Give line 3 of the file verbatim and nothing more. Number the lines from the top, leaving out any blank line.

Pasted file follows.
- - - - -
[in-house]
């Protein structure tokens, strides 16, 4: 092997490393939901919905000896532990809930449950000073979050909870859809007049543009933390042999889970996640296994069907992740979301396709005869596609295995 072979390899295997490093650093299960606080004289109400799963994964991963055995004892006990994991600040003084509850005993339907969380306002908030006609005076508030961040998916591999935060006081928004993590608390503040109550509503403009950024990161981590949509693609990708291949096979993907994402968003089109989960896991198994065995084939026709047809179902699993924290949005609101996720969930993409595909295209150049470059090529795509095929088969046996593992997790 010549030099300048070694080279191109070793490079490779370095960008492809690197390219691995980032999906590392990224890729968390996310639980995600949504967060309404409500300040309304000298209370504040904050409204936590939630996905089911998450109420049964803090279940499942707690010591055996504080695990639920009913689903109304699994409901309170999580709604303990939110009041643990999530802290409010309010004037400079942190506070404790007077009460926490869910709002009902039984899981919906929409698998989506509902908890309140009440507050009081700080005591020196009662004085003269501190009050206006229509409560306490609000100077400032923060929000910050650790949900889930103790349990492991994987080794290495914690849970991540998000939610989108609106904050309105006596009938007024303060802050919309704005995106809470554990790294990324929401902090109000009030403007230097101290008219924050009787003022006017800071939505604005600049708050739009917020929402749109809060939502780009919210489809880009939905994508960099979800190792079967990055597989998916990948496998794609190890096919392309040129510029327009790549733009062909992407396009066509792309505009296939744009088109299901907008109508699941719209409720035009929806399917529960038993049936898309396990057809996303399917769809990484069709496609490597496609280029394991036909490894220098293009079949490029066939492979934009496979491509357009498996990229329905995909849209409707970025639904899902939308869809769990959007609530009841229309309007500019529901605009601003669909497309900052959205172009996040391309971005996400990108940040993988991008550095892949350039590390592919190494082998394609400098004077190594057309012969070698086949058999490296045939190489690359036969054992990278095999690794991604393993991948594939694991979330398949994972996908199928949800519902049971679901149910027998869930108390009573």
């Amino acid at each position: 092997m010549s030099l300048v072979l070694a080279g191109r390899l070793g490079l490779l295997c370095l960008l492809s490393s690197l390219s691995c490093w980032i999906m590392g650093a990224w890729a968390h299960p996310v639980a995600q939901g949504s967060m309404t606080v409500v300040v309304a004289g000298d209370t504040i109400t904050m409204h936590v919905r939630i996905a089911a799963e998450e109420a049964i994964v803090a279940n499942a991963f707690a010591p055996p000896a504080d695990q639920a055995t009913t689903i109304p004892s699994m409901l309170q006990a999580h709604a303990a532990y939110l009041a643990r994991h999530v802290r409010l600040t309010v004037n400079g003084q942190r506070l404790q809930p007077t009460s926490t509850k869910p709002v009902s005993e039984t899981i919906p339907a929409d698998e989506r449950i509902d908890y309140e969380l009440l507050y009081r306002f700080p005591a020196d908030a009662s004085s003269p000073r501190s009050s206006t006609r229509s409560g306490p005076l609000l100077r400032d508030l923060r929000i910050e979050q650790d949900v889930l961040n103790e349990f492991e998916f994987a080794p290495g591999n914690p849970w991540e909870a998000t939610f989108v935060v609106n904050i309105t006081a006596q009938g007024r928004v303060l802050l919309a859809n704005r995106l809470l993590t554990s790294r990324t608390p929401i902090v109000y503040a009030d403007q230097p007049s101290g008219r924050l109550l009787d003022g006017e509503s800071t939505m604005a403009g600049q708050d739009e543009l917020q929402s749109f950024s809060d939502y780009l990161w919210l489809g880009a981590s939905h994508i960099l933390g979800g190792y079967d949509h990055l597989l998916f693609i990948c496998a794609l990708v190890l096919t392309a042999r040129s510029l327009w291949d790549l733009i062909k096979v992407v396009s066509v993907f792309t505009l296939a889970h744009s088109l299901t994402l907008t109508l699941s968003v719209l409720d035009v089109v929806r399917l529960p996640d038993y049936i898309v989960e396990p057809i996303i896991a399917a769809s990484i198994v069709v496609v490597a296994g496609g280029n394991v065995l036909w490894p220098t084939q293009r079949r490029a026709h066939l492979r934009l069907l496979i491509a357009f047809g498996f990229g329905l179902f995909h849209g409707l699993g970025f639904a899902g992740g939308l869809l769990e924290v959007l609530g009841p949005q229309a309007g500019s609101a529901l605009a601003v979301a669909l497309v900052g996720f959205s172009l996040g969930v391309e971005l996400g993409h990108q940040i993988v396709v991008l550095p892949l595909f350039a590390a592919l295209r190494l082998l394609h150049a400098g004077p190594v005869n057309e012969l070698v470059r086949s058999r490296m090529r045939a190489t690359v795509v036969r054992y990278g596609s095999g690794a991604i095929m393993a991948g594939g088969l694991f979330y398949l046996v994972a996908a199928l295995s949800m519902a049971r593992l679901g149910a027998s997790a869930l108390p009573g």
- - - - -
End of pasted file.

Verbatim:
């Amino acid at each position: 092997m010549s030099l300048v072979l070694a080279g191109r390899l070793g490079l490779l295997c370095l960008l492809s490393s690197l390219s691995c490093w980032i999906m590392g650093a990224w890729a968390h299960p996310v639980a995600q939901g949504s967060m309404t606080v409500v300040v309304a004289g000298d209370t504040i109400t904050m409204h936590v919905r939630i996905a089911a799963e998450e109420a049964i994964v803090a279940n499942a991963f707690a010591p055996p000896a504080d695990q639920a055995t009913t689903i109304p004892s699994m409901l309170q006990a999580h709604a303990a532990y939110l009041a643990r994991h999530v802290r409010l600040t309010v004037n400079g003084q942190r506070l404790q809930p007077t009460s926490t509850k869910p709002v009902s005993e039984t899981i919906p339907a929409d698998e989506r449950i509902d908890y309140e969380l009440l507050y009081r306002f700080p005591a020196d908030a009662s004085s003269p000073r501190s009050s206006t006609r229509s409560g306490p005076l609000l100077r400032d508030l923060r929000i910050e979050q650790d949900v889930l961040n103790e349990f492991e998916f994987a080794p290495g591999n914690p849970w991540e909870a998000t939610f989108v935060v609106n904050i309105t006081a006596q009938g007024r928004v303060l802050l919309a859809n704005r995106l809470l993590t554990s790294r990324t608390p929401i902090v109000y503040a009030d403007q230097p007049s101290g008219r924050l109550l009787d003022g006017e509503s800071t939505m604005a403009g600049q708050d739009e543009l917020q929402s749109f950024s809060d939502y780009l990161w919210l489809g880009a981590s939905h994508i960099l933390g979800g190792y079967d949509h990055l597989l998916f693609i990948c496998a794609l990708v190890l096919t392309a042999r040129s510029l327009w291949d790549l733009i062909k096979v992407v396009s066509v993907f792309t505009l296939a889970h744009s088109l299901t994402l907008t109508l699941s968003v719209l409720d035009v089109v929806r399917l529960p996640d038993y049936i898309v989960e396990p057809i996303i896991a399917a769809s990484i198994v069709v496609v490597a296994g496609g280029n394991v065995l036909w490894p220098t084939q293009r079949r490029a026709h066939l492979r934009l069907l496979i491509a357009f047809g498996f990229g329905l179902f995909h849209g409707l699993g970025f639904a899902g992740g939308l869809l769990e924290v959007l609530g009841p949005q229309a309007g500019s609101a529901l605009a601003v979301a669909l497309v900052g996720f959205s172009l996040g969930v391309e971005l996400g993409h990108q940040i993988v396709v991008l550095p892949l595909f350039a590390a592919l295209r190494l082998l394609h150049a400098g004077p190594v005869n057309e012969l070698v470059r086949s058999r490296m090529r045939a190489t690359v795509v036969r054992y990278g596609s095999g690794a991604i095929m393993a991948g594939g088969l694991f979330y398949l046996v994972a996908a199928l295995s949800m519902a049971r593992l679901g149910a027998s997790a869930l108390p009573g």